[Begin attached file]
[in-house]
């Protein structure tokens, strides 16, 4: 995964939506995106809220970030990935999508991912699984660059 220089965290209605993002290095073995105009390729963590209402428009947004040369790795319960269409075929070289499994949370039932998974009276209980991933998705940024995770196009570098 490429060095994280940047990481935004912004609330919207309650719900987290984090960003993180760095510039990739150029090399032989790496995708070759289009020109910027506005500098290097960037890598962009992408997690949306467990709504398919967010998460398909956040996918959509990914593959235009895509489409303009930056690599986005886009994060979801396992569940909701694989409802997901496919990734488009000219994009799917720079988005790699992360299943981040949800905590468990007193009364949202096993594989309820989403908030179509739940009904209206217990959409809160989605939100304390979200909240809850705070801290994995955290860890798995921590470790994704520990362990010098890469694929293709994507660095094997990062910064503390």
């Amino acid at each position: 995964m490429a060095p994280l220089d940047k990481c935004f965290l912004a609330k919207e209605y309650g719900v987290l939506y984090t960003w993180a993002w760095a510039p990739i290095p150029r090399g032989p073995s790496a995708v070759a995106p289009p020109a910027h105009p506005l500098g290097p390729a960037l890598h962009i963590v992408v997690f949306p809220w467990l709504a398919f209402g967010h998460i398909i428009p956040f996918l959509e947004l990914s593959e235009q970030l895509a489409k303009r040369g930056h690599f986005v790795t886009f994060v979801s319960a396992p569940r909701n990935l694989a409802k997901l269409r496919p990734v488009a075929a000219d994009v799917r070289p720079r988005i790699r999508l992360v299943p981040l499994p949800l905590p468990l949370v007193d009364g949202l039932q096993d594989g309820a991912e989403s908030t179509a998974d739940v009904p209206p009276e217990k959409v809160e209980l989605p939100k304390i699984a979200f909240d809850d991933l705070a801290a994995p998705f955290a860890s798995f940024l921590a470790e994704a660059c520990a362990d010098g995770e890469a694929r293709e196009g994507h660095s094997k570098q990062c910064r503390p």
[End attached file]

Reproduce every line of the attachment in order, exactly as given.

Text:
[in-house]
């Protein structure tokens, strides 16, 4: 995964939506995106809220970030990935999508991912699984660059 220089965290209605993002290095073995105009390729963590209402428009947004040369790795319960269409075929070289499994949370039932998974009276209980991933998705940024995770196009570098 490429060095994280940047990481935004912004609330919207309650719900987290984090960003993180760095510039990739150029090399032989790496995708070759289009020109910027506005500098290097960037890598962009992408997690949306467990709504398919967010998460398909956040996918959509990914593959235009895509489409303009930056690599986005886009994060979801396992569940909701694989409802997901496919990734488009000219994009799917720079988005790699992360299943981040949800905590468990007193009364949202096993594989309820989403908030179509739940009904209206217990959409809160989605939100304390979200909240809850705070801290994995955290860890798995921590470790994704520990362990010098890469694929293709994507660095094997990062910064503390």
């Amino acid at each position: 995964m490429a060095p994280l220089d940047k990481c935004f965290l912004a609330k919207e209605y309650g719900v987290l939506y984090t960003w993180a993002w760095a510039p990739i290095p150029r090399g032989p073995s790496a995708v070759a995106p289009p020109a910027h105009p506005l500098g290097p390729a960037l890598h962009i963590v992408v997690f949306p809220w467990l709504a398919f209402g967010h998460i398909i428009p956040f996918l959509e947004l990914s593959e235009q970030l895509a489409k303009r040369g930056h690599f986005v790795t886009f994060v979801s319960a396992p569940r909701n990935l694989a409802k997901l269409r496919p990734v488009a075929a000219d994009v799917r070289p720079r988005i790699r999508l992360v299943p981040l499994p949800l905590p468990l949370v007193d009364g949202l039932q096993d594989g309820a991912e989403s908030t179509a998974d739940v009904p209206p009276e217990k959409v809160e209980l989605p939100k304390i699984a979200f909240d809850d991933l705070a801290a994995p998705f955290a860890s798995f940024l921590a470790e994704a660059c520990a362990d010098g995770e890469a694929r293709e196009g994507h660095s094997k570098q990062c910064r503390p």